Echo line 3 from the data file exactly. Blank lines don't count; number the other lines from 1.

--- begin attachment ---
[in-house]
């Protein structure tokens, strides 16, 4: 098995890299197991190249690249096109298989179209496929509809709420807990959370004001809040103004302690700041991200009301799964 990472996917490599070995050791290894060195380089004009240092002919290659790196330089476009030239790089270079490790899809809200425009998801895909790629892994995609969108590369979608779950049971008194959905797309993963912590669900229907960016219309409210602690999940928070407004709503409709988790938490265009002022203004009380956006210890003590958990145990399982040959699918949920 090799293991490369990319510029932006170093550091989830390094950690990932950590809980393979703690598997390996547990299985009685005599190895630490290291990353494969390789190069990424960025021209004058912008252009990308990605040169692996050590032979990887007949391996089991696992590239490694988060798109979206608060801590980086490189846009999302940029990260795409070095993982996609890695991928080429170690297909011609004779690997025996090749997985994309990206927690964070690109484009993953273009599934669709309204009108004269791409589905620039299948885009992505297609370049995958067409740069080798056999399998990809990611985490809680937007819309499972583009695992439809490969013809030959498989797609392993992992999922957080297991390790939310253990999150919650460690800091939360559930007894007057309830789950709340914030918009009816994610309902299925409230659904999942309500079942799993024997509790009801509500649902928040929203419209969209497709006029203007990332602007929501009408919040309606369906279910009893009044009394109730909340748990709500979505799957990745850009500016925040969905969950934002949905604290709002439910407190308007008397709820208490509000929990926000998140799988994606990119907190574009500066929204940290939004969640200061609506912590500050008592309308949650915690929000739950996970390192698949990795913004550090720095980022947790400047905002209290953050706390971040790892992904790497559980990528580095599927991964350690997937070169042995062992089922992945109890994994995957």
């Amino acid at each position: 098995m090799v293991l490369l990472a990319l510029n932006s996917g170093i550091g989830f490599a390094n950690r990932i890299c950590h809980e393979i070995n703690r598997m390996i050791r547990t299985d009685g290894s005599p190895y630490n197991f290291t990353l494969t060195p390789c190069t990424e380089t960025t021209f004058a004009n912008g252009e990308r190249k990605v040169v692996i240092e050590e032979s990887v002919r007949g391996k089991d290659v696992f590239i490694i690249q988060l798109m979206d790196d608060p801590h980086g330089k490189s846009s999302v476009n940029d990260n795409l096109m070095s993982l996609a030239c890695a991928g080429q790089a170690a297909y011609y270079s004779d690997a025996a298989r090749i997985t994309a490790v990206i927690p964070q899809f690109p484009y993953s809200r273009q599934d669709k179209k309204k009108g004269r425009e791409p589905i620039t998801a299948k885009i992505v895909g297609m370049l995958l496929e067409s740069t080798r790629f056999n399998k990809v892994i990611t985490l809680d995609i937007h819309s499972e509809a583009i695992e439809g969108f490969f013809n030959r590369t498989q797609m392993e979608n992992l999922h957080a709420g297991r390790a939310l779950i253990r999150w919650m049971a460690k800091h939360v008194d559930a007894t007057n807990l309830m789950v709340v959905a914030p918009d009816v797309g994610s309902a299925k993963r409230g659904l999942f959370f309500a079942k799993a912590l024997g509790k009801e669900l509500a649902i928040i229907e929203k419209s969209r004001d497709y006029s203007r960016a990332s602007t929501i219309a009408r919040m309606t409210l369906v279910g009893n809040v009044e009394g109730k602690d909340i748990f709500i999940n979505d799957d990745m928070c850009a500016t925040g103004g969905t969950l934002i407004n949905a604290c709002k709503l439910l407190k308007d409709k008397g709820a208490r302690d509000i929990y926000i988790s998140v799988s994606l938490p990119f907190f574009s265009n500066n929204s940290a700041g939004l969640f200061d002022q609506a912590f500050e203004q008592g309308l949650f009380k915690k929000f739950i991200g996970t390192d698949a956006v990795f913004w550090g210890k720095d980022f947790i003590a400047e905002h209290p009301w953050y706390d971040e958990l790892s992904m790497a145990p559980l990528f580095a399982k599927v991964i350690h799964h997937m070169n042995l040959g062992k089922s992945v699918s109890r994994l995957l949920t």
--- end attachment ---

């Amino acid at each position: 098995m090799v293991l490369l990472a990319l510029n932006s996917g170093i550091g989830f490599a390094n950690r990932i890299c950590h809980e393979i070995n703690r598997m390996i050791r547990t299985d009685g290894s005599p190895y630490n197991f290291t990353l494969t060195p390789c190069t990424e380089t960025t021209f004058a004009n912008g252009e990308r190249k990605v040169v692996i240092e050590e032979s990887v002919r007949g391996k089991d290659v696992f590239i490694i690249q988060l798109m979206d790196d608060p801590h980086g330089k490189s846009s999302v476009n940029d990260n795409l096109m070095s993982l996609a030239c890695a991928g080429q790089a170690a297909y011609y270079s004779d690997a025996a298989r090749i997985t994309a490790v990206i927690p964070q899809f690109p484009y993953s809200r273009q599934d669709k179209k309204k009108g004269r425009e791409p589905i620039t998801a299948k885009i992505v895909g297609m370049l995958l496929e067409s740069t080798r790629f056999n399998k990809v892994i990611t985490l809680d995609i937007h819309s499972e509809a583009i695992e439809g969108f490969f013809n030959r590369t498989q797609m392993e979608n992992l999922h957080a709420g297991r390790a939310l779950i253990r999150w919650m049971a460690k800091h939360v008194d559930a007894t007057n807990l309830m789950v709340v959905a914030p918009d009816v797309g994610s309902a299925k993963r409230g659904l999942f959370f309500a079942k799993a912590l024997g509790k009801e669900l509500a649902i928040i229907e929203k419209s969209r004001d497709y006029s203007r960016a990332s602007t929501i219309a009408r919040m309606t409210l369906v279910g009893n809040v009044e009394g109730k602690d909340i748990f709500i999940n979505d799957d990745m928070c850009a500016t925040g103004g969905t969950l934002i407004n949905a604290c709002k709503l439910l407190k308007d409709k008397g709820a208490r302690d509000i929990y926000i988790s998140v799988s994606l938490p990119f907190f574009s265009n500066n929204s940290a700041g939004l969640f200061d002022q609506a912590f500050e203004q008592g309308l949650f009380k915690k929000f739950i991200g996970t390192d698949a956006v990795f913004w550090g210890k720095d980022f947790i003590a400047e905002h209290p009301w953050y706390d971040e958990l790892s992904m790497a145990p559980l990528f580095a399982k599927v991964i350690h799964h997937m070169n042995l040959g062992k089922s992945v699918s109890r994994l995957l949920t």